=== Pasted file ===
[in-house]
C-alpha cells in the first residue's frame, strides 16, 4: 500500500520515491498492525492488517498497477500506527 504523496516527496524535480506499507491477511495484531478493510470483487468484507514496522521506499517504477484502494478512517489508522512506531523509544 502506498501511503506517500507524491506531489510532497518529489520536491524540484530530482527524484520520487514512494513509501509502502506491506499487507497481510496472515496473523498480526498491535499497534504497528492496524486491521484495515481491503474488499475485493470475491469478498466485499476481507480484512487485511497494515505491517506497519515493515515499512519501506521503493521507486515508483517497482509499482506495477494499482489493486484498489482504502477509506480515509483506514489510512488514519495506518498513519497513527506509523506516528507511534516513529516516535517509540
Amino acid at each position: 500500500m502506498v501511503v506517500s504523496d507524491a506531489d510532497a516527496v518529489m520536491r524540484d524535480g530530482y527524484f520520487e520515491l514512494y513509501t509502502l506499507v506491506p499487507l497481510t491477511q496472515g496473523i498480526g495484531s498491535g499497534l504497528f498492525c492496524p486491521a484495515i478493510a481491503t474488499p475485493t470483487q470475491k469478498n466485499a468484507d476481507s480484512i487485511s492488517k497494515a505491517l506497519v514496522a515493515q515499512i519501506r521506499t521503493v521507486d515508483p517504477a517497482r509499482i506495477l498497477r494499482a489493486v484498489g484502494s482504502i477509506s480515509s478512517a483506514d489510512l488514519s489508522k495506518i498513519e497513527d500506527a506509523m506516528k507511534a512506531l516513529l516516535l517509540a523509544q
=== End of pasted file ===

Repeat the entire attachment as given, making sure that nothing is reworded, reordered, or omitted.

[in-house]
C-alpha cells in the first residue's frame, strides 16, 4: 500500500520515491498492525492488517498497477500506527 504523496516527496524535480506499507491477511495484531478493510470483487468484507514496522521506499517504477484502494478512517489508522512506531523509544 502506498501511503506517500507524491506531489510532497518529489520536491524540484530530482527524484520520487514512494513509501509502502506491506499487507497481510496472515496473523498480526498491535499497534504497528492496524486491521484495515481491503474488499475485493470475491469478498466485499476481507480484512487485511497494515505491517506497519515493515515499512519501506521503493521507486515508483517497482509499482506495477494499482489493486484498489482504502477509506480515509483506514489510512488514519495506518498513519497513527506509523506516528507511534516513529516516535517509540
Amino acid at each position: 500500500m502506498v501511503v506517500s504523496d507524491a506531489d510532497a516527496v518529489m520536491r524540484d524535480g530530482y527524484f520520487e520515491l514512494y513509501t509502502l506499507v506491506p499487507l497481510t491477511q496472515g496473523i498480526g495484531s498491535g499497534l504497528f498492525c492496524p486491521a484495515i478493510a481491503t474488499p475485493t470483487q470475491k469478498n466485499a468484507d476481507s480484512i487485511s492488517k497494515a505491517l506497519v514496522a515493515q515499512i519501506r521506499t521503493v521507486d515508483p517504477a517497482r509499482i506495477l498497477r494499482a489493486v484498489g484502494s482504502i477509506s480515509s478512517a483506514d489510512l488514519s489508522k495506518i498513519e497513527d500506527a506509523m506516528k507511534a512506531l516513529l516516535l517509540a523509544q